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Kubrick’s empty enigma

Eyes Wide Shut is as erotic as a crap in an igloo

By Linda Holt   October 1999

Eyes wide shut is Kubrick’s swansong in more ways than one. The big teaser’s biggest tease is also his ultimate con-trick. By now, porn-seekers will know they’re in for a disappointment. Despite its peepshow trailers, the film is as erotic as a crap in an igloo. Tom Cruise as Dr Bill Harford never gets beyond a grope with his wife, and a few schmoozes with other women. Non-consummation is the joke which opens and closes the film: it begins with a black dress slithering down the back of Nicole Kidman (Alice Harford) and ends, abruptly, when she spells out to her husband that the “something very important we need to do as soon as possible” is “fuck.” This is a Kubrickian double tease, “a sweetly callous defeat of routine expectation,” in Frederic Raphael’s words, because Bill and Alice are in a toy shop, Christmas shopping with their daughter.

Bill functions as a voyeur, a point underlined by Tom Cruise’s inability to project an inner life. But whereas his progress through New York’s sexual underworld is a standard device in porn narratives, here the pornographic content is deliberately trimmed and distanced, as it is variously sent up, stylised, and undercut by other visual preoccupations.

With its Freudian source in Schnitzler’s Traumnovelle, Kubrick’s film also teases those who seek truths about sexuality and marriage. Adam Mars-Jones finds “a case study… about how much apartness can nestle inside togetherness,” Andrew O’Hagan “the most intelligent survey of marriage to happen in years.” Unfortunately, the ludicrousness of the film’s famous orgy scene extends to its overall psychology. The premise is that after nine years of marriage this urbane contemporary couple are suddenly and massively traumatised to discover that they have sexual dreams and desires for other people. Woody Allen (among others) has spent his career fleshing out this theme, but this is exactly what Kubrick refuses to do.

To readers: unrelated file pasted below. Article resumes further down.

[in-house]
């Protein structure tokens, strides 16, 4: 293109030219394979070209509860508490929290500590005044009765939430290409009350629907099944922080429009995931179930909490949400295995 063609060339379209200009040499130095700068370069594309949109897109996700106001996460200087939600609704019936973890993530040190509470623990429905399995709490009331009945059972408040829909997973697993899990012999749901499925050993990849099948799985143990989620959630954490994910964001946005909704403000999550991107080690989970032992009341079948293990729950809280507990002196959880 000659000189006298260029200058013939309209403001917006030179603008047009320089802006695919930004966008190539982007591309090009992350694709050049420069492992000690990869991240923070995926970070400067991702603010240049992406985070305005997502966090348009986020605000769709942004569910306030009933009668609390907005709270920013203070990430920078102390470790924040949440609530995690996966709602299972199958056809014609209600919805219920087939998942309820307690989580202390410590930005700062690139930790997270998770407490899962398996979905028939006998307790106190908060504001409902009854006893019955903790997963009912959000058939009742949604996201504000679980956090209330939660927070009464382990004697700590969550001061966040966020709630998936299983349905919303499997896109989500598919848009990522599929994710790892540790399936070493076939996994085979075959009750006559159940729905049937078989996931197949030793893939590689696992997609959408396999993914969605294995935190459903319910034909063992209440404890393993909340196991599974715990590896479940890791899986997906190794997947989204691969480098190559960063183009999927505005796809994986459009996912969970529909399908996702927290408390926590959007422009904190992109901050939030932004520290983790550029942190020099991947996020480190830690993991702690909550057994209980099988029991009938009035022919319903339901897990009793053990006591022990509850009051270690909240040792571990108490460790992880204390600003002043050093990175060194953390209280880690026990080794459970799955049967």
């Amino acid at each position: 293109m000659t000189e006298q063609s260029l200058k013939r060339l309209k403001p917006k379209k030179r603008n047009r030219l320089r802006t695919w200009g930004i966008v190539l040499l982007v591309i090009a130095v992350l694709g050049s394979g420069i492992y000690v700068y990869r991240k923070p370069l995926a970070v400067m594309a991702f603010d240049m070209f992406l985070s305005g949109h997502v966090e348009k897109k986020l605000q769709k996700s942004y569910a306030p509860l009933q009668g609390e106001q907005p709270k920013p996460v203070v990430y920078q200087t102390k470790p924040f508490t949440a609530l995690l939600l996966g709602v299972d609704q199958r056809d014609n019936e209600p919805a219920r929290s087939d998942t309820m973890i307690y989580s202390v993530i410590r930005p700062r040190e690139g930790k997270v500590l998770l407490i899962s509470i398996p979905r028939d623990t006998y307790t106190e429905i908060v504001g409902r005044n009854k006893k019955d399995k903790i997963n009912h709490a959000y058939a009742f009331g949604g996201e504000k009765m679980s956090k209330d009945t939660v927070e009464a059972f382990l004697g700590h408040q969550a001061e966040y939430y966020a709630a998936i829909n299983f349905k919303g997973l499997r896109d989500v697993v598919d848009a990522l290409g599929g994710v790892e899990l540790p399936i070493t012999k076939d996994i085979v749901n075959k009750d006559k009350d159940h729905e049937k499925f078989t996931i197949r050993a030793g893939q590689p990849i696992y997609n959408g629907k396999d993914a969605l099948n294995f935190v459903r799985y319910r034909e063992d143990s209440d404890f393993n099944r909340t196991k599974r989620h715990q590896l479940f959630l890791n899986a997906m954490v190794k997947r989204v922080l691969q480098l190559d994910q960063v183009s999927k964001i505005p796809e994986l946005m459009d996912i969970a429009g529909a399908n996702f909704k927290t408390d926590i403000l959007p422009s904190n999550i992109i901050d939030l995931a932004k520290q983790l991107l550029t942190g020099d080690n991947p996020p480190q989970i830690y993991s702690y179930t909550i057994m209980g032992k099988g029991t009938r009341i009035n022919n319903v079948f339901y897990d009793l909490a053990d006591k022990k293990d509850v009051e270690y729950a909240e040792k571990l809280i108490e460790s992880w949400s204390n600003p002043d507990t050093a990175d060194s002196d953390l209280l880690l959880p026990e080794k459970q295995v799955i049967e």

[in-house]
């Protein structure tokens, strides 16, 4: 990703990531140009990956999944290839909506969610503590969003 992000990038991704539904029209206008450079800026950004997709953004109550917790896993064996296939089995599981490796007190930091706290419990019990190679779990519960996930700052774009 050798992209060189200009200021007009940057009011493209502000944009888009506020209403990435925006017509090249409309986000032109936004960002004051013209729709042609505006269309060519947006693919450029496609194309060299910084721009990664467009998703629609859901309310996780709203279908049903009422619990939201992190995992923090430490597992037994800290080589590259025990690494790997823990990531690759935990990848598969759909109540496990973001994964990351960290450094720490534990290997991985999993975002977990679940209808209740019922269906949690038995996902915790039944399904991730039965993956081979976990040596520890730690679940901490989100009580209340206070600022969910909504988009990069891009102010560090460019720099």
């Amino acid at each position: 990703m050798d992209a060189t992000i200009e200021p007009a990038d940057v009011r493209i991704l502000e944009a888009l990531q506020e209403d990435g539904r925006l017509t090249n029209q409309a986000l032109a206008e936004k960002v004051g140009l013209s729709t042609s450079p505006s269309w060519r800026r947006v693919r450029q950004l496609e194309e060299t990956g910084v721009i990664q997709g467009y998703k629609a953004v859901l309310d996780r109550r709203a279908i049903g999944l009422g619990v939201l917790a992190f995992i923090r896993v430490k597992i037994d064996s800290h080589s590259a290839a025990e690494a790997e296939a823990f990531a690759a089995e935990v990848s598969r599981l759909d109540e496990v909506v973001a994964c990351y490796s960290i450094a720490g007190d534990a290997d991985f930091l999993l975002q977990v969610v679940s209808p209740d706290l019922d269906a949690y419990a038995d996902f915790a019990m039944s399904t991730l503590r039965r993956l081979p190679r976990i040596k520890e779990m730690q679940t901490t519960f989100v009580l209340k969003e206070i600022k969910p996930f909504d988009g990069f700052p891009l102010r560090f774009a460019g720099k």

Schnitzler is more convincing than Kubrick, and not just because the turn-of-the-century Viennese bourgeoisie was less accustomed to, and perhaps more troubled by, sexual openness than its New York equivalent a century later. The novella also maps out the misperceptions and self-deceptions which charge its characters’ fantasies. After being propositioned by strangers at the opening party, the novella’s couple then happily play their own “game of gallantry, seduction, resistance and fulfilment” with each other, returning home to enjoy a night of renewed ardour. Schnitzler makes clear that it is only as they forget this, as they turn away from the happy sexual reality of their actual lives, that their fantasies about what might have happened begin to disturb them. The film, by contrast, excises the couple’s love play at the party and is characterised by a crudely mechanistic psychology which has little to do with the dynamics, sexual or otherwise, of marriage.

As with other realist films of sexual obsession novels, such as Crash and the two Lolitas, both too much and too little is left to the imagination. The film’s ultimate con, however, is its message. Mesmerised by Kubrick’s auteurship, critics have failed to see the film for what it is: a two-and-a-half hour long safe sex advert. Admittedly, Bel Mooney applauded it as “an old-fashioned morality tale,” but it is more vicious than Fatal Attraction, its 1980s predecessor. Now people who even think about sex outside marriage are in mortal danger. Eyes Wide Shut shows extramarital sex as necessarily perverse and joyless-besides the orgy, Bill’s sexual temptation is via prostitution, paedophilia and necrophilia. As a result, he risks his own life, and the lives of his wife and child. And despite a feminist rant about female desire, poor Alice remains cooped up at home, a jobless wife and mother, prey to horny dreams which provoke hysteria. The film’s stance on illicit sex, and sexual fantasy-keep it under-inflates and over-dramatises its destructiveness.

Kubrick’s fear of sex has produced a pre-Freudian film of male voyeuristic fantasy. Not for nothing did Kubrick send Raphael the erotic photographs by Helmut Newton of evening-dressed men watching naked women. The only real moment of threat occurs when the orgy’s master of ceremonies orders Bill to strip (a non-Schnitzlerian touch). Just in time, a woman offers herself up instead, preventing the voyeuristic tables from turning. The pleasure of Eyes Wide Shut is purely cinematographic: plays of Klimtian colour and light, profiles etched in light of startling beauty; otherwise the enigma is empty.

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